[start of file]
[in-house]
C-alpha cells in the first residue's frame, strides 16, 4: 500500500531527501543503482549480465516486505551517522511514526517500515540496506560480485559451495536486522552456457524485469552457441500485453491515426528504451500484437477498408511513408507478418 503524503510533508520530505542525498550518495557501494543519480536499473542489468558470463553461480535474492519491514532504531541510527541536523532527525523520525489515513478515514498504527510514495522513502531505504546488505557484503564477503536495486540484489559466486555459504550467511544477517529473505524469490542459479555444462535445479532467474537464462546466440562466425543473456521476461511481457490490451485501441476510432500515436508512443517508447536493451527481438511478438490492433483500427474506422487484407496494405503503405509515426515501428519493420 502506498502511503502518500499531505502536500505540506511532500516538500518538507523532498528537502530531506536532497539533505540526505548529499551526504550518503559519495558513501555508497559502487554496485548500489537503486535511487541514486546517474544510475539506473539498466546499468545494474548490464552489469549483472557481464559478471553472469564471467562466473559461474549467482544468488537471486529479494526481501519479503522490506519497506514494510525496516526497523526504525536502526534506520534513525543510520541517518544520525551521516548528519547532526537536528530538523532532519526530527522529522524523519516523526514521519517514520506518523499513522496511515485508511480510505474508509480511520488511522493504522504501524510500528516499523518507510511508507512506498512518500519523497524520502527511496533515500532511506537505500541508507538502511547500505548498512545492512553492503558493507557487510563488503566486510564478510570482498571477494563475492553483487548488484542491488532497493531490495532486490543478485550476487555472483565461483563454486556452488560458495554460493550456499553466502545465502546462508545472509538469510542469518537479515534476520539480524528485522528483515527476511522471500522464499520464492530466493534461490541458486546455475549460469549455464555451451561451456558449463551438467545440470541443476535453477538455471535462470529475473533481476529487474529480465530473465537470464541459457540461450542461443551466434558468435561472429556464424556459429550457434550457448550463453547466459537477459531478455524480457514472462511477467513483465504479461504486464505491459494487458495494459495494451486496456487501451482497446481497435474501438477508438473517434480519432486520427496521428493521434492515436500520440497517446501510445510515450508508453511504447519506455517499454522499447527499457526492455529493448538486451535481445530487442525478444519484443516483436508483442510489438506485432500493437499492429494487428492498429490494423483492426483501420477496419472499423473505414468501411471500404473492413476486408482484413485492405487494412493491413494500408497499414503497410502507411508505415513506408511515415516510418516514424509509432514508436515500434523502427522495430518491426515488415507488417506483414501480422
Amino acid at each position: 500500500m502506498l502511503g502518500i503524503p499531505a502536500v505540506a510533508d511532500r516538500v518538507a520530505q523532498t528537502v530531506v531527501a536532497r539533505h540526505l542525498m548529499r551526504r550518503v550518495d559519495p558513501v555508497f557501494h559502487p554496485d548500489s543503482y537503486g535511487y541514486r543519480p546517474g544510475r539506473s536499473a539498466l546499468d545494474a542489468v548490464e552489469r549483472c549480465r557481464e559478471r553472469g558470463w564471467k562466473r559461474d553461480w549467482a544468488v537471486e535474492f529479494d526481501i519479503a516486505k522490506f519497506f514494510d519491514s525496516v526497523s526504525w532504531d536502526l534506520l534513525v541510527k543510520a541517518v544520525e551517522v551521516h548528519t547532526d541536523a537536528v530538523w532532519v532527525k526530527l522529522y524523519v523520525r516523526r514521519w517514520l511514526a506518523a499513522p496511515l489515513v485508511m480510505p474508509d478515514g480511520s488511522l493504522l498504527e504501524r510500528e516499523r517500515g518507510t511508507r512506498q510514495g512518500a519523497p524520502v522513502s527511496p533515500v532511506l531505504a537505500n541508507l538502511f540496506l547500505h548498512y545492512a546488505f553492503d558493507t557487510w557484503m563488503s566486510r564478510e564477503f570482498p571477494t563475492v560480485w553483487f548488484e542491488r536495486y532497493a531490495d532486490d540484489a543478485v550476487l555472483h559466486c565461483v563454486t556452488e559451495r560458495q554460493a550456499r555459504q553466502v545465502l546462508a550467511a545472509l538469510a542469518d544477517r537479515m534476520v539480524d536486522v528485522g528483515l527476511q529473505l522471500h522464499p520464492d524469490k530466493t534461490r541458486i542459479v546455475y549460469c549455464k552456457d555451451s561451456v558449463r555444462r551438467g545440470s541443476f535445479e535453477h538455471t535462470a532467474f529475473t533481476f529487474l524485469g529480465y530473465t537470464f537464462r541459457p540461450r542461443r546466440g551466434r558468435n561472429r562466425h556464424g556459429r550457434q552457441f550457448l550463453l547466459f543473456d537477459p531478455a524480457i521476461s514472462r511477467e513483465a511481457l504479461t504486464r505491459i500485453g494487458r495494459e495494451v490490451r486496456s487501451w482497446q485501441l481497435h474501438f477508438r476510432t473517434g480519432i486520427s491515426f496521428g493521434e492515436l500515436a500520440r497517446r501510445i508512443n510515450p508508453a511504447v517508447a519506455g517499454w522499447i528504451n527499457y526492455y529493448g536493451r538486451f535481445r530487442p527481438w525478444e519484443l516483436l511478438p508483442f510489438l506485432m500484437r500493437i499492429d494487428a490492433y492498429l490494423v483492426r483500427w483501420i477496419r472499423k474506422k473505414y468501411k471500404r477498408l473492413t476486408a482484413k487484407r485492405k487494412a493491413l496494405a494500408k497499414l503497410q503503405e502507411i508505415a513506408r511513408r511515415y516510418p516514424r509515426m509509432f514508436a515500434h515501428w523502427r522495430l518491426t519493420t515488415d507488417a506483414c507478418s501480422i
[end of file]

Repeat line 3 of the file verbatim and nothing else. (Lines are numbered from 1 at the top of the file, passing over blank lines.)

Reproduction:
Amino acid at each position: 500500500m502506498l502511503g502518500i503524503p499531505a502536500v505540506a510533508d511532500r516538500v518538507a520530505q523532498t528537502v530531506v531527501a536532497r539533505h540526505l542525498m548529499r551526504r550518503v550518495d559519495p558513501v555508497f557501494h559502487p554496485d548500489s543503482y537503486g535511487y541514486r543519480p546517474g544510475r539506473s536499473a539498466l546499468d545494474a542489468v548490464e552489469r549483472c549480465r557481464e559478471r553472469g558470463w564471467k562466473r559461474d553461480w549467482a544468488v537471486e535474492f529479494d526481501i519479503a516486505k522490506f519497506f514494510d519491514s525496516v526497523s526504525w532504531d536502526l534506520l534513525v541510527k543510520a541517518v544520525e551517522v551521516h548528519t547532526d541536523a537536528v530538523w532532519v532527525k526530527l522529522y524523519v523520525r516523526r514521519w517514520l511514526a506518523a499513522p496511515l489515513v485508511m480510505p474508509d478515514g480511520s488511522l493504522l498504527e504501524r510500528e516499523r517500515g518507510t511508507r512506498q510514495g512518500a519523497p524520502v522513502s527511496p533515500v532511506l531505504a537505500n541508507l538502511f540496506l547500505h548498512y545492512a546488505f553492503d558493507t557487510w557484503m563488503s566486510r564478510e564477503f570482498p571477494t563475492v560480485w553483487f548488484e542491488r536495486y532497493a531490495d532486490d540484489a543478485v550476487l555472483h559466486c565461483v563454486t556452488e559451495r560458495q554460493a550456499r555459504q553466502v545465502l546462508a550467511a545472509l538469510a542469518d544477517r537479515m534476520v539480524d536486522v528485522g528483515l527476511q529473505l522471500h522464499p520464492d524469490k530466493t534461490r541458486i542459479v546455475y549460469c549455464k552456457d555451451s561451456v558449463r555444462r551438467g545440470s541443476f535445479e535453477h538455471t535462470a532467474f529475473t533481476f529487474l524485469g529480465y530473465t537470464f537464462r541459457p540461450r542461443r546466440g551466434r558468435n561472429r562466425h556464424g556459429r550457434q552457441f550457448l550463453l547466459f543473456d537477459p531478455a524480457i521476461s514472462r511477467e513483465a511481457l504479461t504486464r505491459i500485453g494487458r495494459e495494451v490490451r486496456s487501451w482497446q485501441l481497435h474501438f477508438r476510432t473517434g480519432i486520427s491515426f496521428g493521434e492515436l500515436a500520440r497517446r501510445i508512443n510515450p508508453a511504447v517508447a519506455g517499454w522499447i528504451n527499457y526492455y529493448g536493451r538486451f535481445r530487442p527481438w525478444e519484443l516483436l511478438p508483442f510489438l506485432m500484437r500493437i499492429d494487428a490492433y492498429l490494423v483492426r483500427w483501420i477496419r472499423k474506422k473505414y468501411k471500404r477498408l473492413t476486408a482484413k487484407r485492405k487494412a493491413l496494405a494500408k497499414l503497410q503503405e502507411i508505415a513506408r511513408r511515415y516510418p516514424r509515426m509509432f514508436a515500434h515501428w523502427r522495430l518491426t519493420t515488415d507488417a506483414c507478418s501480422i